The deeper discount on crude means next year could be just as tough for Canadian producers from a price perspective as 2017, even though international crude prices have strengthened.

Read more at Reuters.

Oil industry plans to spend $100 billion in U.S. fields next year

Oil companies expect to spend billions more next year on drilling wells and pumping oil across the United States, a financial boost for firms that sell tools and equipment, farm out crews for rigs and fracking fleets and employ thousands across Texas.

A survey released Wednesday of more than 300 oil companies indicates the industry plans to boost U.S. oil field spending — the lifeblood of local oil field services companies — by 15 percent in 2018 to more than $100 billion.

If oil prices stay high enough to support those investments next year, it would mark the second year in a row in which U.S. drillers led a global spending hike as crude prices recover from the market’s collapse in 2014. Companies lifted U.S. spending 49 percent in 2017, according to the survey by New York investment bank Evercore ISI.

“The pace of overall North American spending through the recovery will moderate in 2018 as companies look to live within cash flow,” James West, an analyst at Evercore, said during a conference call with investors. “But 2018 could be the first in several years that commodity prices surprise to the upside.”

All told, companies that produce oil and gas will spend $385.5 billion around the world, up $24.8 billion, or 7 percent, over 2017. More than half of that increase — $13.3 billion — will be spent in the U.S. Still, global spending will come in about 50 percent below the industry’s 2014 peak.


2017: The year shale went global

The magic number for U.S. shale is 54. The number has nothing to do with breakeven prices, fracture stages per well or other data points linked to shale energy production. Fifty-four is the distance—in feet—needed to make the Port of Corpus Christi truly the shale energy export hub of the world (not that it isn’t already).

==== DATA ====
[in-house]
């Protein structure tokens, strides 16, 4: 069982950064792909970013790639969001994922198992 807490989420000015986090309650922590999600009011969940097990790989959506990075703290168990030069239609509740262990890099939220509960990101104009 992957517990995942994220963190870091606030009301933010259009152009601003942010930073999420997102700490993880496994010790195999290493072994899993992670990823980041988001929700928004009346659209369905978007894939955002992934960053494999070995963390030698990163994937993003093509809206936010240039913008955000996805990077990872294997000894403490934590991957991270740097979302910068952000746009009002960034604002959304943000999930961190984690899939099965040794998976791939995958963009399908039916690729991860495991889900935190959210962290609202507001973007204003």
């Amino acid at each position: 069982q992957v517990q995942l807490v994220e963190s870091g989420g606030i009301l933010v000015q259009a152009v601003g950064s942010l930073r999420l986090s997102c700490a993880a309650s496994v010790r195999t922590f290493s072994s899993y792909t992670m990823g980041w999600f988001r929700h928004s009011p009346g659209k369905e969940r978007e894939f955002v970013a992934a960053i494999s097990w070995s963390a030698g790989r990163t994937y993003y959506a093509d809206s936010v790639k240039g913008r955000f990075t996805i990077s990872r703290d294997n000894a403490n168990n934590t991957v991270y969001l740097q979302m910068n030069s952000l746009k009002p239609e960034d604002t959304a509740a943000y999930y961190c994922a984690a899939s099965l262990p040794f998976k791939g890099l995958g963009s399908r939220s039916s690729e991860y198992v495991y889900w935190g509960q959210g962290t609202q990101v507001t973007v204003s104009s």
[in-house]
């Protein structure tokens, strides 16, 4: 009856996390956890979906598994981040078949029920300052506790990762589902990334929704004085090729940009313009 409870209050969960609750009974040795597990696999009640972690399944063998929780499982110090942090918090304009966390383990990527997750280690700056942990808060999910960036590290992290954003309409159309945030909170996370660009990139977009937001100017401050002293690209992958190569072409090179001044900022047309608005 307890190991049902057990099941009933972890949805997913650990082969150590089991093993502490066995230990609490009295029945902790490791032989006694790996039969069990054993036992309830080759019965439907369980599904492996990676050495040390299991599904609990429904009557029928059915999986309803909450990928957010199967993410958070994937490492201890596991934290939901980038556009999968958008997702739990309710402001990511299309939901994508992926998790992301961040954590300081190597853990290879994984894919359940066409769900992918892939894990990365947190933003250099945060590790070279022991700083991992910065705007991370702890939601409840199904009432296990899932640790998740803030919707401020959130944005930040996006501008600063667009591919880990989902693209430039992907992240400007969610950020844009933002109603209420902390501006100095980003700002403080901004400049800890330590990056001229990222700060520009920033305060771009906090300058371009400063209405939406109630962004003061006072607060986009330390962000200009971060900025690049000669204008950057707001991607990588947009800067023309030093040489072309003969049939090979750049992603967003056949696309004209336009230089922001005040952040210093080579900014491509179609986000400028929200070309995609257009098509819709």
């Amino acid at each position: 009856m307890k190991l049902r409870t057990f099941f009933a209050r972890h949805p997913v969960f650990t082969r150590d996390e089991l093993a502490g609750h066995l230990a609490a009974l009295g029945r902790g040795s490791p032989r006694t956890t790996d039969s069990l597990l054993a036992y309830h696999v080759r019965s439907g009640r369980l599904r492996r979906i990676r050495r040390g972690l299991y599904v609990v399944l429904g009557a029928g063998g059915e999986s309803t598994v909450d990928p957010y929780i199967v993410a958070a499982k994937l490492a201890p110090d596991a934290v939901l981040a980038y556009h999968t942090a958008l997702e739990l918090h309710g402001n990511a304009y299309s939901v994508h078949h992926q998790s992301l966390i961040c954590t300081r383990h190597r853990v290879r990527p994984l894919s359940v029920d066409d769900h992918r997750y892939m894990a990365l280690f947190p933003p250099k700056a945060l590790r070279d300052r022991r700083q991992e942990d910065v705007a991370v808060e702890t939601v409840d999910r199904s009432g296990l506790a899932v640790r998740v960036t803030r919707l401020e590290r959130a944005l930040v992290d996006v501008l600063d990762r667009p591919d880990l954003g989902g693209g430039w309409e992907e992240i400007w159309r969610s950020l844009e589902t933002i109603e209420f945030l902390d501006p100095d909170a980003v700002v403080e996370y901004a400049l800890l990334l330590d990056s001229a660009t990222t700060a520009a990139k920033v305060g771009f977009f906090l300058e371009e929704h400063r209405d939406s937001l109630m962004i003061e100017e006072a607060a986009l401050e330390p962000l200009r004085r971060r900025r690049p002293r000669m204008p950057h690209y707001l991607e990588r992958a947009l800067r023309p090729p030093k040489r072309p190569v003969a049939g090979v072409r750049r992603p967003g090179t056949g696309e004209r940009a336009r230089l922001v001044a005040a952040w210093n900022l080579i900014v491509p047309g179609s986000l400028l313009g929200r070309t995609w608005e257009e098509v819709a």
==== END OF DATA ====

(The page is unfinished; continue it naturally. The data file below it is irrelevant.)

As it currently exists, the Port’s main channel is 47 feet deep. At 54 feet, the channel could accommodate Very Large Crude Carriers, the massive vessels capable of moving more than 2 million barrels of liquid crude sourced from places like West Texas, Oklahoma and North Dakota to anywhere in the world.

A VLCC can save a shale oil exporter up to $1 million per voyage and represents the ideal vessel for exports to European import hubs in Italy or China where refineries are in need of light sweet crude.

While the PCC team has already found alternative export vessels and shore-to-ship loading strategies for the export of shale oil, the goal of the community and port authority leaders remains sharply focused on that magic number.

Investments and commitments by both the local and federal governments have already been made to gain the seven additional feet. It is only a matter of time—roughly two years—before VLCC’s can dock, load and ship out with no special processes and the PCC’s goal of sending North American shale energy to the rest of the world on a daily basis will be realized.

Until then, however, the PCC and Corpus team are not the only entities helping to reveal a new energy reality to the entire world: U.S. shale has gone global.

Read more at North American Shale.